When a drama begins with news of a ‘Chis handler’ receiving ‘intel graded A1 on the matrix’ that causes a ‘conflab with the SFC’, it can mean only one thing: you’re watching a new series of Line of Duty. And just to confirm it, shortly afterwards a bunch of armed police carried out a raid that didn’t go to plan — possibly because it was being led by a bent copper.
As ever, too, there’s a big name playing the potential wrong ’un, with Kelly Macdonald (Trainspotting, No Country for Old Men) guest-starring as DCI Jo Davidson, leader of the Murder Investigation Team. More unexpectedly, Jo’s underlings include Kate Fleming (Vicky McClure), who’s left the anti-corruption unit AC-12 — although maybe not for long, given that Sunday’s episode was largely concerned with getting the old band back together.
Its other two members, admittedly, didn’t start off in great shape. Following hints in the last series that he mightn’t be the toweringly moral figure we’d always imagined, Ted Hastings (Adrian Dunbar) was just about hanging on at AC-12, while also sulking about not being invited to top-level meetings any more. His lieutenant — trusty or otherwise — Steve Arnott (Martin Compston) was reduced to investigating minor irregularities in expense accounts, pausing only to ingest prescription drugs with a level of needfulness rarely seen on TV since the demise of House.
But no sooner had Steve lamented that ‘I’m bored, I need a new challenge’ than he got one, when PC Farida Jatri (Anneika Rose) reported her worries about her boss Jo. That armed raid had been on the flat of a suspect in the inescapably Jill Dando-like murder of a celebrity journalist. On the way, however, Jo stopped the high-speed convoy after she somehow spotted a van down a side street and decided an armed robbery was in progress — which indeed it was, although a suspiciously rubbish one.
As a result, by the time the cops reached the property, the only person there was Terry Boyle (Tommy Jessop), a man with learning difficulties whom viewers with either very good memories or rudimentary googling skills may have recognised as the fall guy for various baddies in series one and five. (In theory, writer Jed Mercurio’s expectation that we have an encyclopaedic knowledge of every Line of Dutycharacter we’ve met since 2012 is both flattering and commendably high-minded. In practice, it can induce a certain unease, even mild panic, that we might be missing something through not having paid enough attention.)
Nonetheless, by the show’s normal standards this was a low-key opener. For one thing, all the main new characters made it out alive. For another, the reassembling of AC-12, with Kate eventually agreeing to spy on Jo, was untypically effortful. About a third of the way through, in fact, the heretical thought crossed my mind that Line of Duty was running out of steam — and even that Steve’s line about being bored of AC-12 came partly from Mercurio’s own heart.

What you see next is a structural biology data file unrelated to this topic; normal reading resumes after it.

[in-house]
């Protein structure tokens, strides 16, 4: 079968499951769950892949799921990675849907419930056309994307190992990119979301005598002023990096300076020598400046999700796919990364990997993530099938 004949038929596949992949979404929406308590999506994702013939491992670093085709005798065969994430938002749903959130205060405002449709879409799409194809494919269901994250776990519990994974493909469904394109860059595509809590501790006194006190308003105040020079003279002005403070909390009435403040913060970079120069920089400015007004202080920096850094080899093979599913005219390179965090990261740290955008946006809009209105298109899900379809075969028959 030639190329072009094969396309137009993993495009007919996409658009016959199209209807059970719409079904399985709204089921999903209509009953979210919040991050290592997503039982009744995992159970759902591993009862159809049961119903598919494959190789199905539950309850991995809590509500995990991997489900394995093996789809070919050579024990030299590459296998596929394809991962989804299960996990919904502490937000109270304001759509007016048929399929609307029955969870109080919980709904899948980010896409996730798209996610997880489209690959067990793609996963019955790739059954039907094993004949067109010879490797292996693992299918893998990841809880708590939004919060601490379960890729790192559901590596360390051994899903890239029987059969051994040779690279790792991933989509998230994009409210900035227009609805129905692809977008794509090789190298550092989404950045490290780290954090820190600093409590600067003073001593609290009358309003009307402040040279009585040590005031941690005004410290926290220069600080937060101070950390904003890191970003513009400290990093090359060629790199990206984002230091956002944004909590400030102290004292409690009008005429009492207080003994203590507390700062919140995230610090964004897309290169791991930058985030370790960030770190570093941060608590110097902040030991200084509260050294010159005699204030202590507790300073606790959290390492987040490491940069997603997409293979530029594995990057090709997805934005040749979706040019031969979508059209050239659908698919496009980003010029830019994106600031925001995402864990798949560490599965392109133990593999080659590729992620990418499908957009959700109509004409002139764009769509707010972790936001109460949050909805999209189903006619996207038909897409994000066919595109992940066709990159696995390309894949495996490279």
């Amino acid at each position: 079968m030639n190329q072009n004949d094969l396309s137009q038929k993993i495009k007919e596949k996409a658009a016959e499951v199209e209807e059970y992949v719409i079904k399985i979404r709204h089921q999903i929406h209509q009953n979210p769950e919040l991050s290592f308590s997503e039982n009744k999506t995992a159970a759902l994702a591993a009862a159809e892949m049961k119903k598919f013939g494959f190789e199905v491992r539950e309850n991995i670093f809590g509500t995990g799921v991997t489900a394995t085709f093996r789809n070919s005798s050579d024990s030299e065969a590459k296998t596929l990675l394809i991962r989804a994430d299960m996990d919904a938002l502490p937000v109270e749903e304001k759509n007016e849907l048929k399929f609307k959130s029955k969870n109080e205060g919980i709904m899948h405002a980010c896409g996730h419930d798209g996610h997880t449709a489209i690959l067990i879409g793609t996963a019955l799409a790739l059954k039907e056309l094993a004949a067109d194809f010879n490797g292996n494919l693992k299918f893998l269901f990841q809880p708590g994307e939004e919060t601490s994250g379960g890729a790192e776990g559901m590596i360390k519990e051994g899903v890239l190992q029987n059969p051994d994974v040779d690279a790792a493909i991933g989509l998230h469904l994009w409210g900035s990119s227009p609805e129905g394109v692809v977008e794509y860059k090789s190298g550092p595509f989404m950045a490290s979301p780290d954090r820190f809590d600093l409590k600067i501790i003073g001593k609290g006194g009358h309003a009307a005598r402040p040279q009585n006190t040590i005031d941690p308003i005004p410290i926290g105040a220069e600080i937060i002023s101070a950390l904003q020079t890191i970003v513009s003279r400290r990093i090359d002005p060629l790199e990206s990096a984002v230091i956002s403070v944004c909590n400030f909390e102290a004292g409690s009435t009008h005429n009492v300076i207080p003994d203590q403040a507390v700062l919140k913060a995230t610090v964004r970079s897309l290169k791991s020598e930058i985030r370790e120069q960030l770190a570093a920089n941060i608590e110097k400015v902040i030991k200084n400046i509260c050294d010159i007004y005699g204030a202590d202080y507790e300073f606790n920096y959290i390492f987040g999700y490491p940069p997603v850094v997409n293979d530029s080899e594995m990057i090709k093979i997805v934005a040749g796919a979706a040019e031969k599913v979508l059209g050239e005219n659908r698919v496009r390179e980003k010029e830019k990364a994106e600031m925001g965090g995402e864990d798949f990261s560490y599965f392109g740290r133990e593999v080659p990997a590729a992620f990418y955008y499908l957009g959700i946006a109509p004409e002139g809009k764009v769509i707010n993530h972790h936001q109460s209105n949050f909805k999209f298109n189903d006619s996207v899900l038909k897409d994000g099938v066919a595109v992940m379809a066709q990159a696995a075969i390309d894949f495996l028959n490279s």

Happily, towards the end the steam was restored, when we discovered that Farida’s motives mightn’t be as pure as Steve thought, what with her being Jo’s embittered ex-lover. Looking back, it was also clear that everything had become suitably unclear, that pretty much anything could happen next — and that Mercurio had once more managed to make us somewhere between keen and desperate to find out what does. Sunday’s episode might have represented an unusually slow trundle to the top of the ride. Yet now that we’ve got there, the ride itself looks like giving us our money’s worth again.
The week’s other big return was of the programme whose online boxset did much to get our family through the first lockdown (or perhaps the second — it’s hard to remember). In its 11th series, Taskmaster could be forgiven for losing a bit of steam itself. After all, how many silly assignments can you give to five comics without déjà vu setting in? Well, the answer turns out to be that we don’t know yet, because Thursday’s tasks, set by Alex Horne and judged by Greg Davies, proved as inspired as ever.
Indeed, one benefit of watching all ten previous series — apart from filling the aching lockdown void — is that you realise how little the format has changed, or has needed to. Right from the start, Davies has pulled off the neat trick of being simultaneously harsh, fair and funny (although on Thursday Jamali Maddix’s cushion-spinning was surely the victim of a grave marking injustice). The casting for each series has been uniformly good too, with not a single contestant failing to have an infectiously good time. Above all, there’s the show’s weirdly uplifting ability to make daft stuff that doesn’t matter at all feel like daft stuff that sort of does.
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